David Gaughran’s blog – Let’s Get Digital – is probably best known for his posts on self-publishing, and the publishing industry in general. I admit, David is one of my favourite go-to people when it comes to most things technical or financial.
However David also reads and writes fiction, and the other day he wrote a post about ‘good books’, asking if we could recommend any. In that post he named two books he had read and greatly admired. ‘Because We Are – a novel of Haiti’ was one of them.
I have just finished reading ‘Because We Are’ by Ted Oswald, and I have to say David was right – this is an exceptional novel. It’s not perfect, but it worked in all the ways a good story should : it created memorable, well-rounded characters, transported me to a place I have never seen, and made me care about both.
The story is set in modern day Haiti, and follows the lives of two children living in the slums of Haiti just before the big earthquake that took the lives of so many. Libète is a girl of ten. Her best friend Jak, a boy stunted by chronic malnutrition, is also ten. They are out, playing in the marshes when they stumble across the bodies of a young woman and her baby.
The young woman has been ritually mutilated, raising the spectre of Voudou, but this is not some lurid, sensationalist story about the practices we in the West call voodoo. This is a story about murder for gain. It is a story about poverty and politics, degradation and courage. It is a story about real people living their lives as best they can in a world where smart phones and abject poverty exist side by side. But most of all it is an uplifting story about honour and honesty as told through the eyes of children. In many ways, their growth parallels the growth of a nation.
On a more mechanical level, the writing is lyrical, and evocative without being at all self-indulgent. The dialogue is excellent, peppered with just enough Kreyol [Haitian version of French] to feel authentic without making the reader work too hard, and the characters are vivid. Even the minor characters seem to leap off the page, and there is nothing two dimensional about them. These are all the great things about the story. Sadly there are also a couple of mechanical issues I found quite confusing, and both relate to the way the author handled flashbacks.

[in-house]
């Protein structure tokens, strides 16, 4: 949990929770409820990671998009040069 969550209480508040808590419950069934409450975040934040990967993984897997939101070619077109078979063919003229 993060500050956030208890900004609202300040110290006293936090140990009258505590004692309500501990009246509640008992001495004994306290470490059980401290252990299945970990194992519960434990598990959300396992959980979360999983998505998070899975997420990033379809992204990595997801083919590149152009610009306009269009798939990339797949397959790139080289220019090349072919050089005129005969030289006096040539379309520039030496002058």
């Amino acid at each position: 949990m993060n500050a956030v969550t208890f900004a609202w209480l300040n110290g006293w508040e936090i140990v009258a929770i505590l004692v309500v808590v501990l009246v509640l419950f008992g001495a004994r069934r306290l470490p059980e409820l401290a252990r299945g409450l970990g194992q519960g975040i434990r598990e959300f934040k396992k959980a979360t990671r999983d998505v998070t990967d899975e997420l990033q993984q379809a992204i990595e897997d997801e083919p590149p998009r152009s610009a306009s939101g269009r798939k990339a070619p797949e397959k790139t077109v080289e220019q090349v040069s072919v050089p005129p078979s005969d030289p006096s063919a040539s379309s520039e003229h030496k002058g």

I have no inherent problem with flashbacks, so long as it’s clear what is current and what is not. In ‘Because We Are’, the flashbacks to Libète’s earlier life are not immediately recognizable as flashbacks. This led to a lot of ‘oh this is another flashback’ moments on my part. Each time this happened I lost my connection to the story.
The reason the flashbacks were so jarring was because the author often told them in the present tense – “The small girl takes a step down from the large rock.” This is not the conventional way of writing flashbacks, however I could have gotten used to it if only the cues had been consistent. But they were not. Sometimes the flashbacks would not be in the present tense but the current storyline would be.
These inconsistencies made the story harder to follow than it should have been. And yet… despite getting a bit annoyed at times, the story itself was so good, so compelling, it never occurred to me to stop reading. That, to me, is the mark of an exceptional story, and that is why I am reviewing it – because it is too damn good to dismiss for a few mechanical faults.
It’s not often I criticize a novel and then turn around and tell you to read it, but this is one of those times. ‘Because We Are’ is a gem. Read it!
November 10th, 2014 at 7:18 pm
Intrusive authorial narration is my one true way to go.
November 11th, 2014 at 7:43 am
Hmm… okay? I’m sorry but I really don’t understand your point here.
June 15th, 2013 at 8:32 pm
I’m so, so glad you loved this book. It really affected me. I think I was about halfway through when I hunted down the author’s email address and sent him a message telling him it was brilliant. I was running around telling everyone to read it before I had even finished! (Luckily the second half didn’t disappoint…)
Your review is great and will really help readers decide if it’s the kind of book for them – you capture all the major themes and describe the style well. It’s written in quite a singular voice, so it may not be for everyone, but I think those that enjoy it will absolutely love it. However, I have a different take on the “mechanical issues” and I’m delighted to find someone to discuss that with.